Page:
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    ABSTRACT: Prevention of infections by vaccination remains a compelling goal to improve public health. Most infections involve the mucosae, but the development of vaccines against many of these pathogens has yet to be successful. Mucosal vaccines would make immunization procedures easier, be better suited for mass administration, and most efficiently induce immune exclusion - a term coined for non-inflammatory antibody shielding of internal body surfaces - mediated principally by secretory immunoglobulin A (SIgA). The exported antibodies are polymeric, mainly IgA dimers (pIgA) - produced by local plasma cells stimulated by antigens that target the mucosae. SIgA was early shown to be complexed with an epithelial glycoprotein - the secretory component (SC). In 1974, a common SC-dependent transport of pIgA and pentameric IgM was proposed. From the basolateral surface, pIg-SC complexes are taken up by endocytosis and finally extruded into the lumen. Membrane SC is now referred to as polymeric Ig receptor (pIgR). In 1980, it was shown to be synthesized as a larger transmembrane protein - first cloned from rabbit and then from human. Mice deficient for pIgR showed that this is the only receptor responsible for epithelial transport of IgA and IgM. In the gut, induction of B cells occurs in gut-associated lymphoid tissue, particularly the Peyer's patches, but also in mesenteric lymph nodes. Plasma cell differentiation is accomplished in the lamina propria to which the memory/effector cells home. The airways also receive such cells from nasopharynx-associated lymphoid tissue - but by different homing receptors. Such compartmentalization is a challenge for development of mucosal vaccines.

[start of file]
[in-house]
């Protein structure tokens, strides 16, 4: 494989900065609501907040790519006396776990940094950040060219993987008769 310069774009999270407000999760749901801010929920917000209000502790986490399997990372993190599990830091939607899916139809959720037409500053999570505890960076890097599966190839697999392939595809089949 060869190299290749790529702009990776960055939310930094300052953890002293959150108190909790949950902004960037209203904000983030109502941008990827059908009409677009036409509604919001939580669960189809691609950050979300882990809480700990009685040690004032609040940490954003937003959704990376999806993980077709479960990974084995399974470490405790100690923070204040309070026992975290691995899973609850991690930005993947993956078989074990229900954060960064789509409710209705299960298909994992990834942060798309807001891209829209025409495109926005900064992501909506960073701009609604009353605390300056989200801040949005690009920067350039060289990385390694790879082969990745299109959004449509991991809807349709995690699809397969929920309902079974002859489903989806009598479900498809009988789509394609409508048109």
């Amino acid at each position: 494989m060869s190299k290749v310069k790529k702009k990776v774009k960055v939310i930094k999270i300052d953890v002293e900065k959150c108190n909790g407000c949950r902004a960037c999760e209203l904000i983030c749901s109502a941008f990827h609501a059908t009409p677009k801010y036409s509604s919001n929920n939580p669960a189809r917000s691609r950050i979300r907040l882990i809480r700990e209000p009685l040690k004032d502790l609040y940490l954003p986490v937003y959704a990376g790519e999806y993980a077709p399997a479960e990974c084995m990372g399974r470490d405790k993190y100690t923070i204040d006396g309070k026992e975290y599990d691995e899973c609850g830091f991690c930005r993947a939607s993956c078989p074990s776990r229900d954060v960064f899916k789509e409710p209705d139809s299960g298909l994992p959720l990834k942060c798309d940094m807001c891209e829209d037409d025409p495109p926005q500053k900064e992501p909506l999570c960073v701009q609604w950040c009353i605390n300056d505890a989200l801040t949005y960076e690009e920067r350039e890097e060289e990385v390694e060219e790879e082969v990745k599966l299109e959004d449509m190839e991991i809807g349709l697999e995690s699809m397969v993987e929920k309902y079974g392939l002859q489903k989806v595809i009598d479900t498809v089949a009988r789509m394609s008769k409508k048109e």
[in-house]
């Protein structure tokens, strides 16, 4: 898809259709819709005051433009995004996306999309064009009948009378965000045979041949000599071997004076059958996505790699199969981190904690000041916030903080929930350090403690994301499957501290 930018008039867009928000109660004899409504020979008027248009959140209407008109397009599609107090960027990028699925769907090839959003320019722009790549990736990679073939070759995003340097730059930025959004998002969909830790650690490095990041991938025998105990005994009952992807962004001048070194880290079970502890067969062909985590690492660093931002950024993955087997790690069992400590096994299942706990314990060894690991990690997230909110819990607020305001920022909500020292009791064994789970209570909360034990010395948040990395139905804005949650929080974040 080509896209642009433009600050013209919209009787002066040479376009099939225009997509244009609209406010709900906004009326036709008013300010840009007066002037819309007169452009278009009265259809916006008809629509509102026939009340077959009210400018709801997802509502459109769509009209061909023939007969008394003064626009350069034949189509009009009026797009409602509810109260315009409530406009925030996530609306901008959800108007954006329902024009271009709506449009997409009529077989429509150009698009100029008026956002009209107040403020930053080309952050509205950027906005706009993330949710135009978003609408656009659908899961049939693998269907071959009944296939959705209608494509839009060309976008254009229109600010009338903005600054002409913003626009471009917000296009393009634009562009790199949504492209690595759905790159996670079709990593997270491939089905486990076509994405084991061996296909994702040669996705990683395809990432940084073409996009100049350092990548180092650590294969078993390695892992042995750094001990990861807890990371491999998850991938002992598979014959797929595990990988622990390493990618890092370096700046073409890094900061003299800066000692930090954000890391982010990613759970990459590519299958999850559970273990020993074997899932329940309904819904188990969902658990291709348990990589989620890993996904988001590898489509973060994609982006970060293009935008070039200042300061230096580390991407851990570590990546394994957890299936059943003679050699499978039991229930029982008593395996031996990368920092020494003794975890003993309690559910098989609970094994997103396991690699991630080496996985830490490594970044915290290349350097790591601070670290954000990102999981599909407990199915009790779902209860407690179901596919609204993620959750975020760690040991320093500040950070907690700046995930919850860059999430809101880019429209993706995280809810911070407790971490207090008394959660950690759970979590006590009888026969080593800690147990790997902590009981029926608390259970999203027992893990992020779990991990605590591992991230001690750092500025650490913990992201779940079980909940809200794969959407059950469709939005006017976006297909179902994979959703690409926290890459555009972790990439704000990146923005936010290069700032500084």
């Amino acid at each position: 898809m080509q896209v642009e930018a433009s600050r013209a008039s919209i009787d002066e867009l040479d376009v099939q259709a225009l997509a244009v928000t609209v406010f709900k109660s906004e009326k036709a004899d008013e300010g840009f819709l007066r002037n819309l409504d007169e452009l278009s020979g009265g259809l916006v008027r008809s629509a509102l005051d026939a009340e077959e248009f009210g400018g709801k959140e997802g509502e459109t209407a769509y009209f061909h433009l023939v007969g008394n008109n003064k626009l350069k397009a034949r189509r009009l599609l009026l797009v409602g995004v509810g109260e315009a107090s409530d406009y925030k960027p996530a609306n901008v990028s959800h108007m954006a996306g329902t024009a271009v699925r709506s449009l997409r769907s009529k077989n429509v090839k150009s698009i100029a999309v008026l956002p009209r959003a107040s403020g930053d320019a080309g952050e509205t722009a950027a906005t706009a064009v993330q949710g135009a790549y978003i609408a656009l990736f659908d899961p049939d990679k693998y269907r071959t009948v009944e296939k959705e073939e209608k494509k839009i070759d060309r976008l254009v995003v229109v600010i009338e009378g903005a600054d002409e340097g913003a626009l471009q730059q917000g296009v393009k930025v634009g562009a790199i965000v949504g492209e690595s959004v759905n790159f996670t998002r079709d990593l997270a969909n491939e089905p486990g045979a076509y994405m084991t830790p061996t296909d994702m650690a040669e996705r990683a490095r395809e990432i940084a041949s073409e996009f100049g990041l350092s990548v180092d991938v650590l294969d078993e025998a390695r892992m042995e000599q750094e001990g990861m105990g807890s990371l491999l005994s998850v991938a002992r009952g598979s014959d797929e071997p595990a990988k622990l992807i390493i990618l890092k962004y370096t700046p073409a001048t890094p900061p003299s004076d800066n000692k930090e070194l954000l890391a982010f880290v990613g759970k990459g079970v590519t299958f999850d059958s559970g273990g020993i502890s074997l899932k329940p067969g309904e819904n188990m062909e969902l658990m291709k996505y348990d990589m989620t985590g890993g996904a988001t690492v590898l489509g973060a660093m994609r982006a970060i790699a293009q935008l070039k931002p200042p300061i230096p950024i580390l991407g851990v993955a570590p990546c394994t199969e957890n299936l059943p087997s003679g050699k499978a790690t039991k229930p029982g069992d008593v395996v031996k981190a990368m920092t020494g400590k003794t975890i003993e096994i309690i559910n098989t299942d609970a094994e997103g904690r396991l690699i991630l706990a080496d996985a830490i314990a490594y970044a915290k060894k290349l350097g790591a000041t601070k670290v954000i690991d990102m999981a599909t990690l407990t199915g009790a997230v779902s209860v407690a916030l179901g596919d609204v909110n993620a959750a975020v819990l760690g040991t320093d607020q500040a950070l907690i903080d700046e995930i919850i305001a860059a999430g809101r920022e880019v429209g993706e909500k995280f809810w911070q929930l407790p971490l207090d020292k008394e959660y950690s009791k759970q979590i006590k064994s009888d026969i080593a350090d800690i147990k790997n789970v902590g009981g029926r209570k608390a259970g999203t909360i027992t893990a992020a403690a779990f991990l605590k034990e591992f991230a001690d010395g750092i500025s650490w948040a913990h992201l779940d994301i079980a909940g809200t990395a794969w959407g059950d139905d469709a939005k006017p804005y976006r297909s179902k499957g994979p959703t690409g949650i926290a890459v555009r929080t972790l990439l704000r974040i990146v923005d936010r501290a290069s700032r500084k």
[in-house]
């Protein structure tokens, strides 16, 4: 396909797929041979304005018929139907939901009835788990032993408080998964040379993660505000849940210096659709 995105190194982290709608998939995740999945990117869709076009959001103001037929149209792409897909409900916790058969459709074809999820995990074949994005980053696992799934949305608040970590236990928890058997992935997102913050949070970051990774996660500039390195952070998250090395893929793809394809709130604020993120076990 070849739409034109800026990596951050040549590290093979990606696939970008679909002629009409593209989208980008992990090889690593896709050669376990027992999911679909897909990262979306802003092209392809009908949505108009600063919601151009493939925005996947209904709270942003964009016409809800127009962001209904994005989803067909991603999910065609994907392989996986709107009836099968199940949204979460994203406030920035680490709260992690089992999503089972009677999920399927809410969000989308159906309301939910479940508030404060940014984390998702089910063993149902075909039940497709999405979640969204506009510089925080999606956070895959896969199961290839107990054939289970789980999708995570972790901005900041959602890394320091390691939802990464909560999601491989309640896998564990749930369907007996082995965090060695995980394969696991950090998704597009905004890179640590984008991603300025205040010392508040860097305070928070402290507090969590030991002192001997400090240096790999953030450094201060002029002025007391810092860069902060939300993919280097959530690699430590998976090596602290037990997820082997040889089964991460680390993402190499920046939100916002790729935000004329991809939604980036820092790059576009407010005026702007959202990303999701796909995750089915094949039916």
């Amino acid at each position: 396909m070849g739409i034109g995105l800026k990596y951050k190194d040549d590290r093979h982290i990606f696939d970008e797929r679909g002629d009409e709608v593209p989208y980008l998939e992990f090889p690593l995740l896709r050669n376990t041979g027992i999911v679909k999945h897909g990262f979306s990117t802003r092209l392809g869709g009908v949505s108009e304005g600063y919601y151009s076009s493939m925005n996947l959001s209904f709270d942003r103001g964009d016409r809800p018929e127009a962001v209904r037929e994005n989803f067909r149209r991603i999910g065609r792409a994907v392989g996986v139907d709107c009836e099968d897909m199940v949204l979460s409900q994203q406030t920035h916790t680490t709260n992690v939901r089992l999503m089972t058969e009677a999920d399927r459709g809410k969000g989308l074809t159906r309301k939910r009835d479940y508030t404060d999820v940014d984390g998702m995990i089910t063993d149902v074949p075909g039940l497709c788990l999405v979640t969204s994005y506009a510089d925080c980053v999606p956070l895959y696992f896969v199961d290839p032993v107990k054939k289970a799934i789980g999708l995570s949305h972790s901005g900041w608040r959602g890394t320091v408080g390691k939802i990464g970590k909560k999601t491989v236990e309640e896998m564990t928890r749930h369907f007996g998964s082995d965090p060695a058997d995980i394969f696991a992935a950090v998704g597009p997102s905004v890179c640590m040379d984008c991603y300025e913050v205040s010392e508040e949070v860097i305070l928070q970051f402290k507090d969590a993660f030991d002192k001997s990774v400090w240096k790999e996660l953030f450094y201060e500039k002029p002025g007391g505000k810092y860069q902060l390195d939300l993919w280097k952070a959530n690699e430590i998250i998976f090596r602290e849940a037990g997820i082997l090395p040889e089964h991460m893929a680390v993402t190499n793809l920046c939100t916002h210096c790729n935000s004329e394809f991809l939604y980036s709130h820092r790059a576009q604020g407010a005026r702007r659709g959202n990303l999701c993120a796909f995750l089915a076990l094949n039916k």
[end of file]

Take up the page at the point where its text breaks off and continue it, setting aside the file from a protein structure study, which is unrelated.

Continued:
Scandinavian Journal of Immunology 12/2009; 70(6):505-15. DOI:10.1111/j.1365-3083.2009.02319.x · 1.88 Impact Factor
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    ABSTRACT: Mucosal immunity protects the epithelial barrier by immune exclusion of foreign antigens and by anti-inflammatory tolerance mechanisms, but there is a continuing debate about the role of secretory immunoglobulins (SIgs), particularly SIgA, in the protection against allergy and other inflammatory diseases. Lack of secretory antibodies may cause immune dysfunction and affect mucosally induced (oral) tolerance against food antigens. We used polymeric Ig receptor (pIgR) knockout (KO) mice, which cannot export SIgA or SIgM, to study oral tolerance induction by ovalbumin (OVA) feeding and for parenteral antigen sensitization in the same animal. Remarkable systemic hyperreactivity was observed in pIgR KO mice, as 50% died after intradermal OVA challenge, which was not seen in similarly sensitized and challenged wild-type (WT) mice. Oral tolerance induced by OVA completely protected the sensitized pIgR KO mice against anaphylaxis and suppressed antibody levels (particularly IgG1) as well as delayed-type hypersensitivity (DTH) to OVA. Delayed-type hypersensitivity to a bystander antigen, human serum albumin, was also suppressed and T-cell proliferation against OVA in vitro was reduced in tolerized compared with non-tolerized pIgR KO mice. This effect was largely mediated by CD25+ T cells. Adoptive transfer of splenic putative regulatory T cells (CD4+ CD25+) obtained from OVA-fed pIgR KO mice to naïve WT mice mediated suppression of DTH against OVA after sensitization of the recipients. Compensatory regulatory T-cell function becomes critical in pIgR-deficient mice to avoid the potentially catastrophic effects of systemic immune hyperreactivity, presumably resulting from defective secretory antibody-mediated immune exclusion of microbial components.